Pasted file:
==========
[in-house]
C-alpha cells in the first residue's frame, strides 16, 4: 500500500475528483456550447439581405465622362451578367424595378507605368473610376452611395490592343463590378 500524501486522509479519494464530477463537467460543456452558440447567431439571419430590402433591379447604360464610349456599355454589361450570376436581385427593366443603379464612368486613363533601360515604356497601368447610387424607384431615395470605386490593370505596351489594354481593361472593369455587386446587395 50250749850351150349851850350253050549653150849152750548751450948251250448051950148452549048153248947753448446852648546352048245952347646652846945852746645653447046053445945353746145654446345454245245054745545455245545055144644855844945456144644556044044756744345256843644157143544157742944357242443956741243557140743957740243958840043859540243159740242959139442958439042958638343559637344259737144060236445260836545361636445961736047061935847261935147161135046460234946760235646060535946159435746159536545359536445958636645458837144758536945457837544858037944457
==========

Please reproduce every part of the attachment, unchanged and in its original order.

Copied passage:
[in-house]
C-alpha cells in the first residue's frame, strides 16, 4: 500500500475528483456550447439581405465622362451578367424595378507605368473610376452611395490592343463590378 500524501486522509479519494464530477463537467460543456452558440447567431439571419430590402433591379447604360464610349456599355454589361450570376436581385427593366443603379464612368486613363533601360515604356497601368447610387424607384431615395470605386490593370505596351489594354481593361472593369455587386446587395 50250749850351150349851850350253050549653150849152750548751450948251250448051950148452549048153248947753448446852648546352048245952347646652846945852746645653447046053445945353746145654446345454245245054745545455245545055144644855844945456144644556044044756744345256843644157143544157742944357242443956741243557140743957740243958840043859540243159740242959139442958439042958638343559637344259737144060236445260836545361636445961736047061935847261935147161135046460234946760235646060535946159435746159536545359536445958636645458837144758536945457837544858037944457